As a former District of Columbia resident who is now living fully represented in California, I am surprised by the indifference that exists to the plight of Washington’s 658,893 residents who are heavily taxes yet have no voting representation in Congress.
It seems maybe we have become too comfortable with this denial of liberty, so I decided to put together the slide show below and offer one simple challenge: name one legitimate reason why the residents of the District of Columbia should not be entitled to voting representation in Congress today.
If you cannot, then you should tell your Congressperson it is time to make this a “more perfect union” and bring the American revolution to Washington, D.C.
Based on current estimates, the District of Columbia has a larger population than Vermont and Wyoming; both of whom have full voting representation in Congress with two Senators and one Congressperson.
In fact, the District of Columbia’s GDP is larger than that of New Mexico, Hawaii, West Virginia, New Hampshire, Idaho, Delaware, North Dakota, Alaska, Maine, South Dakota, Wyoming, Montana, Rhode Island and Vermont.
Washington, D.C. residents pay $1.6 billion a year in federal taxes - more per person than the residents of every state. In contrast, residents of Puerto Rico and other territories that have no voting representation in Congress do not pay federal income taxes. In 1765, when James Otis declared “taxation without representation is tyranny.” it became the rallying cry for a revolution. Yet two centuries later, taxation without representation still occurs every day two in our own capitol, but no one seems to care.
The next time you dismiss the District of Columbia as a tiny enclave, remember that this “tiny enclave” has lost more of its sons and daughters to the defense of liberty than 20 other states. That is total, not per capita. In World War II, it lost more heroes than 19 states and had the highest per capita casualty rate in the country (one per 219 residents). If you walked two blocks, you probably passed the house of a Gold Star mother.
The District of Columbia has a non-voting Delegate to the House of Representatives. Residents have no vote on federal decisions that impact their lives from taxation to whether to go to war. It has no voice at all on Supreme Court or other nominees or treaties since it has no representation in the Senate.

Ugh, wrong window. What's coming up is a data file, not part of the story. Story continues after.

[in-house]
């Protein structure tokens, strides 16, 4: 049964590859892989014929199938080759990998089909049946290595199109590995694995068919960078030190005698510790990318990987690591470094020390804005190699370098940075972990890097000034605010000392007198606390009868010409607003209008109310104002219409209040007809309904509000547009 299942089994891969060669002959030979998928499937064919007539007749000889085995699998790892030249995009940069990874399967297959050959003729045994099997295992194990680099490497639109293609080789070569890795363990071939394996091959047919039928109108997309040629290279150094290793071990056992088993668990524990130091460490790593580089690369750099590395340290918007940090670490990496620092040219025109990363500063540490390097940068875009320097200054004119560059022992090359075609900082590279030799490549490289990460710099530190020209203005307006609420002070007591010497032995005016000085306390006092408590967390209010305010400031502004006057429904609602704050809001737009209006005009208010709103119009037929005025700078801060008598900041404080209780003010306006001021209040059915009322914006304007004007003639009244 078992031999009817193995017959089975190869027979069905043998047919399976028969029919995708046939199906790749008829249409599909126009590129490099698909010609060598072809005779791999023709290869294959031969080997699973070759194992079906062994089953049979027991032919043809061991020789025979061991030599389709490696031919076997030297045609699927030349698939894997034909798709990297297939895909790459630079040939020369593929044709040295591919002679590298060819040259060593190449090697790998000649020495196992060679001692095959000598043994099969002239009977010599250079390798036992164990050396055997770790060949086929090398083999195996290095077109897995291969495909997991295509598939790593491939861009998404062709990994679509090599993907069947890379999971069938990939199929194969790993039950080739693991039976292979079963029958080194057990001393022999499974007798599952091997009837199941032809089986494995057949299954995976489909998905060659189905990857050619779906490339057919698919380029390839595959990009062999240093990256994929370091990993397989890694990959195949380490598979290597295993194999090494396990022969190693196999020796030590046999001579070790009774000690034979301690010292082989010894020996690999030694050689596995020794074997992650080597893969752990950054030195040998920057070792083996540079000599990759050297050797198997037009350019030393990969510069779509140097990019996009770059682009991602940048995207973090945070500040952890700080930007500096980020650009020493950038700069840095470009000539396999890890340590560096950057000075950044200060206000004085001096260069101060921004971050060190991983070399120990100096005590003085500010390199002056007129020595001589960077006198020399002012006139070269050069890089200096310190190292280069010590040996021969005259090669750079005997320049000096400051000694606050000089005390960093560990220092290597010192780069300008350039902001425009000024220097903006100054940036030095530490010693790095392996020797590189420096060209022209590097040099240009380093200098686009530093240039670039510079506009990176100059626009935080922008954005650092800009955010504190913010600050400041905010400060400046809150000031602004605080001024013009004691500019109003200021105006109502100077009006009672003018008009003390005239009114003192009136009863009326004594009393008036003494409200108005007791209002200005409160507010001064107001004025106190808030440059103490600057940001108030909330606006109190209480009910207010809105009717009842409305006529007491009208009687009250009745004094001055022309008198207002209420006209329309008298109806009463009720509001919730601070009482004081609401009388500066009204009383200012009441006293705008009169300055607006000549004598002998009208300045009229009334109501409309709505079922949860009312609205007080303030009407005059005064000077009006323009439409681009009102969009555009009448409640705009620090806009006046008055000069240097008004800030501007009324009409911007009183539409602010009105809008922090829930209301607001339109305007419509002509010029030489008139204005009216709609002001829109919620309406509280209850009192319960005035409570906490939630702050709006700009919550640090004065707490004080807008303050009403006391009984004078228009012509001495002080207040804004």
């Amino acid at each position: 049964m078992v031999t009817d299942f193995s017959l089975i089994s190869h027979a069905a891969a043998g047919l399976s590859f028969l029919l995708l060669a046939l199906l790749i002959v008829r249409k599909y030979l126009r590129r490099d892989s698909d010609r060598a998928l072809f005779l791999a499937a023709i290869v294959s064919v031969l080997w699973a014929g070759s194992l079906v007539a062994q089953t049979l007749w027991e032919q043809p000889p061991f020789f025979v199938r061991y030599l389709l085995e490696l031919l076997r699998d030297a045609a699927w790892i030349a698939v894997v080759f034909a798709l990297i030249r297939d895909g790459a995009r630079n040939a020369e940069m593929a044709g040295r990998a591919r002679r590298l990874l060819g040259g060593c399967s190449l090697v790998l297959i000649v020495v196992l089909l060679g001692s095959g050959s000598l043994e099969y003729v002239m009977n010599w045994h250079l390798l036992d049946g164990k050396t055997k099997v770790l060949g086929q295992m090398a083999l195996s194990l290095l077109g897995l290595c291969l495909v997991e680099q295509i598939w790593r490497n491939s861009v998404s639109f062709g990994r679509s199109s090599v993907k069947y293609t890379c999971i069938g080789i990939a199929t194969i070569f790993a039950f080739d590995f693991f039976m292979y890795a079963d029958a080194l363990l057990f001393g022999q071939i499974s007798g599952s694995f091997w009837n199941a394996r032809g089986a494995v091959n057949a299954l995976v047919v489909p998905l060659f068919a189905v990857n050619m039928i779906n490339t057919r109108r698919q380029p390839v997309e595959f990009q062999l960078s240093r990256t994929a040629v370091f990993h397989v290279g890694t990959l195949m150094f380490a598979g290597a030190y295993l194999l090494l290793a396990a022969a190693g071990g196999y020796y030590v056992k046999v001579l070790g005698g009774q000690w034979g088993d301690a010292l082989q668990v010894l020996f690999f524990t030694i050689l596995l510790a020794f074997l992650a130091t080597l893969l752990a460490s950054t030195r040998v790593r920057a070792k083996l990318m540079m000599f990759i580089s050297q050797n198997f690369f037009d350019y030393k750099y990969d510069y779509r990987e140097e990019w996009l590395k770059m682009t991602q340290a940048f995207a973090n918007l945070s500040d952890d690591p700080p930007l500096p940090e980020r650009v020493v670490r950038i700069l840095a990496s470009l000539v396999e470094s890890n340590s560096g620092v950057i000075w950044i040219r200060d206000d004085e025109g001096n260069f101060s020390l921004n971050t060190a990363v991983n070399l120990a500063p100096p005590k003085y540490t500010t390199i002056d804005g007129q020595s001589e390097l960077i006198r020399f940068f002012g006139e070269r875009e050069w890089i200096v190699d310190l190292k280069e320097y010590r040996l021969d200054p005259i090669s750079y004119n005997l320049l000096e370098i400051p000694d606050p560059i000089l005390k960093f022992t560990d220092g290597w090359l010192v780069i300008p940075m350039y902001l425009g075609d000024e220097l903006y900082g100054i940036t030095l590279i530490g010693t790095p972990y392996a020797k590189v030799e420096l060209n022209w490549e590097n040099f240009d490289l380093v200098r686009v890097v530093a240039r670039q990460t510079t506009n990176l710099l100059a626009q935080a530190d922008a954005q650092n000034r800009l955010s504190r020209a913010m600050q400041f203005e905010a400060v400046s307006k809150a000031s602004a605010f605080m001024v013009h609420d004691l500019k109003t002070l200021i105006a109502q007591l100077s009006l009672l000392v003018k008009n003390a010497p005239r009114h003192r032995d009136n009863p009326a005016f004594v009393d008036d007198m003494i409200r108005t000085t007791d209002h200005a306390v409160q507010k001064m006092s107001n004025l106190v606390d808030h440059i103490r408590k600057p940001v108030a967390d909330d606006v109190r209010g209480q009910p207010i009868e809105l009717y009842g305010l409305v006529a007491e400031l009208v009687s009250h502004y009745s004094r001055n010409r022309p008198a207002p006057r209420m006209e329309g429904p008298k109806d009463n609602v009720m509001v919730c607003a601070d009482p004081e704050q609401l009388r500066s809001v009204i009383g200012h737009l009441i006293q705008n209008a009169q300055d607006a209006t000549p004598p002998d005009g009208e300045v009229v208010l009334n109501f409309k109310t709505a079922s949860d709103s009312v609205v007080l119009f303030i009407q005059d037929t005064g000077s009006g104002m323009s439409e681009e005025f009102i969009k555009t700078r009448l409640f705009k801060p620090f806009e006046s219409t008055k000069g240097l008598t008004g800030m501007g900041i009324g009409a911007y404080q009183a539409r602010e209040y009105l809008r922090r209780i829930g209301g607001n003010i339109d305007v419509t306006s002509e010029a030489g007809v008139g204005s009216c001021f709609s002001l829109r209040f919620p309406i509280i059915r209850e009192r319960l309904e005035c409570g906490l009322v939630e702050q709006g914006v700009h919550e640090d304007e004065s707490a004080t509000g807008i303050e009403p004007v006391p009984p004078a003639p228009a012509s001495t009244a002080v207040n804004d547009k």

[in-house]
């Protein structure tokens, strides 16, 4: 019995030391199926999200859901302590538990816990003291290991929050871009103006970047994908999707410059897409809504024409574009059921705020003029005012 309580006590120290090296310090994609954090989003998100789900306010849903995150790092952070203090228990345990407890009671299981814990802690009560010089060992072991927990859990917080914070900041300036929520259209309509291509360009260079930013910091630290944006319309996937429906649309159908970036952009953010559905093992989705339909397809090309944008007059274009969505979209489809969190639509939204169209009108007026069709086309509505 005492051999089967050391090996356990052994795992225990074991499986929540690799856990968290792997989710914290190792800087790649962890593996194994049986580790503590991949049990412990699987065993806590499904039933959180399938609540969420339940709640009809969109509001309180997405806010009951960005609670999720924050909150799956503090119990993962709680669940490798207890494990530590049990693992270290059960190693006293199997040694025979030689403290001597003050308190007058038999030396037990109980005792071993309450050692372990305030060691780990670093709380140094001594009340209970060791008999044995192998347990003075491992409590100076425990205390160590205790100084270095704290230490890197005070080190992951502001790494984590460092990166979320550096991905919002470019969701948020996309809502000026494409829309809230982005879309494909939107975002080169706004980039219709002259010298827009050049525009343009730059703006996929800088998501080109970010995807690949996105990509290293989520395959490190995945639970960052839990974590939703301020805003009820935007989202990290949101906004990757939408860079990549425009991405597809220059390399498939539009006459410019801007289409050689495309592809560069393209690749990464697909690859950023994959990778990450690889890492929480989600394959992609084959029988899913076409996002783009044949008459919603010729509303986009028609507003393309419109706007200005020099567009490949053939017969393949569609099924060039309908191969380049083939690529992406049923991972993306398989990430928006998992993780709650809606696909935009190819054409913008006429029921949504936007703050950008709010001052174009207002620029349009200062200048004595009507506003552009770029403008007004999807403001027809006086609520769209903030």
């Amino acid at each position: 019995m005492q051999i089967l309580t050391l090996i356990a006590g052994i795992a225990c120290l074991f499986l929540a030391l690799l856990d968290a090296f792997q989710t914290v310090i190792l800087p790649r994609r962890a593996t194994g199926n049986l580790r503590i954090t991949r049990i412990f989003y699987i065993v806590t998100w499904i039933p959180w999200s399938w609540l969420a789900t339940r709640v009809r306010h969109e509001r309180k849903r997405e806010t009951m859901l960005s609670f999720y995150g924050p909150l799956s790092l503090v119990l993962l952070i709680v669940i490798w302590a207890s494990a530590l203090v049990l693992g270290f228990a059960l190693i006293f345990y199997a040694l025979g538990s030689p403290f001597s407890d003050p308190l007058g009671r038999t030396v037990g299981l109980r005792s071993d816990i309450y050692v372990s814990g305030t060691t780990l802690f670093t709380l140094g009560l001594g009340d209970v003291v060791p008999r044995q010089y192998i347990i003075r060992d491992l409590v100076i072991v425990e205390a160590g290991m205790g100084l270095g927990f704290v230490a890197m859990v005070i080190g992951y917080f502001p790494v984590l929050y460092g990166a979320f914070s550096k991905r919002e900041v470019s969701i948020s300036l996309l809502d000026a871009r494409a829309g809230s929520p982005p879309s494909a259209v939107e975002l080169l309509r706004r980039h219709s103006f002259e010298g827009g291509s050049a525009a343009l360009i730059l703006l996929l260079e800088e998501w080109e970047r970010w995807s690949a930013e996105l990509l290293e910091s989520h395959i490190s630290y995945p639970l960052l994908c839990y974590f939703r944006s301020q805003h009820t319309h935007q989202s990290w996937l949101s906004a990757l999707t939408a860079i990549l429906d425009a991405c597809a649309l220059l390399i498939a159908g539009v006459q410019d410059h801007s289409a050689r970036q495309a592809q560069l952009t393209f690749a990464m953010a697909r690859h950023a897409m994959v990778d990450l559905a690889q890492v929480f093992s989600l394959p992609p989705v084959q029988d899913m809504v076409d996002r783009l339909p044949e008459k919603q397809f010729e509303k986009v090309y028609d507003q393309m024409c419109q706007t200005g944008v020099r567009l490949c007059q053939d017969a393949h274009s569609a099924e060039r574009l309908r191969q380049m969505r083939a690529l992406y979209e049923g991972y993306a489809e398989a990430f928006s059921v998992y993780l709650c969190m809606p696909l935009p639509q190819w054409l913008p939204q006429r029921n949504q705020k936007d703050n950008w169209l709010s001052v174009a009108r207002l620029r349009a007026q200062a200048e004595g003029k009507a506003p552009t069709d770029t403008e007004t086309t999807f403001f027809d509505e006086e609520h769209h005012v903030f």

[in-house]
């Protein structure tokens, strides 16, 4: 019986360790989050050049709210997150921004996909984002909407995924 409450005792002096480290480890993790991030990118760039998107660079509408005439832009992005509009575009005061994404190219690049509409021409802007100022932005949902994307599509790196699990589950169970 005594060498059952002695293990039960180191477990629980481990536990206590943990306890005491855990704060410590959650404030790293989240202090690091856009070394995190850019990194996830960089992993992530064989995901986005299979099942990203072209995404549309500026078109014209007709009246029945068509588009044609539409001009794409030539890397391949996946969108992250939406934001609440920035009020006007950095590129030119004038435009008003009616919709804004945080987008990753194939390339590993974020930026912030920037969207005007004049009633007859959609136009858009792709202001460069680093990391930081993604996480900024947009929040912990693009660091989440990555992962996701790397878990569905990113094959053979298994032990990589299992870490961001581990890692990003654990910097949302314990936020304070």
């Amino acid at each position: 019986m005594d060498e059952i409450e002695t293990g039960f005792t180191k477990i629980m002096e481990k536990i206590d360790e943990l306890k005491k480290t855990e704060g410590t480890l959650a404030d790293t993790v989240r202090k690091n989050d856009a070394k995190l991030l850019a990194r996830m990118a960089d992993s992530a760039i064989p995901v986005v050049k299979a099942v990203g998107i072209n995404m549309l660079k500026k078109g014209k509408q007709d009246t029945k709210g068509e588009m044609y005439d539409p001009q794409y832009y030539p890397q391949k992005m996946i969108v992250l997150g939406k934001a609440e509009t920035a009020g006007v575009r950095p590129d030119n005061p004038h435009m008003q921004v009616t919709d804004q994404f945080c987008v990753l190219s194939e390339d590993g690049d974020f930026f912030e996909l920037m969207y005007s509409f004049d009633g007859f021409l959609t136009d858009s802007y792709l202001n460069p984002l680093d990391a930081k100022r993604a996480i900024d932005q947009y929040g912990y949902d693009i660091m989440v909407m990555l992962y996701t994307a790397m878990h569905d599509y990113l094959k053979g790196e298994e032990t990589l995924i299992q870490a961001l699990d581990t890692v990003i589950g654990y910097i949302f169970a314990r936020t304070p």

Imagine telling students that Congress could repeal any West Virginia law or direct how they spend local funds? Of course our system of federalism prevents that from happening in West Virginia, but that is still the case in the District of Columbia. Congress is currently attempting to repeal a referendum passed by District voters decriminalizing marijuana. See The DC Marijuana Battle: It’s About More Than Weed.
The United Nations Human Rights Commission has cited the denial of voting representation to District of Columbia residents as a violation of the International Covenant on Civil and Political Rights. The Inter-American Commission on Human Rights of the Organization of American States similarly concluded that the United States is violating the District of Columbia’s rights under the American Declaration of the Rights and Duties of Man.
hink of some of the far corners of the planet that the United States has sent troops to protect liberty and self-determination including East Timor. Yet in our own nation’s capitol, people have no say in Congress. As columnist Carl Rowan once noted, “It is often easier to become outraged by injustice half a world away than by oppression and discrimination half a block from home.
Whether it is via a constitutional amendment or statehood, as Republican Congressman Tom Davis once noted, “it’s hard to make a straight-faced argument that the capital of the free world shouldn’t have a vote in Congress.” Utah Congressman Chris Cannon (R-UT) explained, This transcends partisanship. We need to start giving the vote to people who haven’t had the vote in the District of Columbia, and that’s the right thing to do, not the partisan thing to do. There is a long line of Republicans who have called for voting rights that,over the years includes President Nixon and Senators Howard Baker, Prescott Bush (the uncle of President George H.W. Bush), Bob Dole and even Strom Thurmond. Yet sadly today the fact that the District of Columbia would likely elect a Democratic member(s) to Congress is considered a sufficient reason to deny this fundamental right. Was the American Revolution about political power or liberty for all? On this important day, please remember that the American Revolution still has some work to do. Let the city that bears our first President’s name enjoy the revolution he so valiantly won.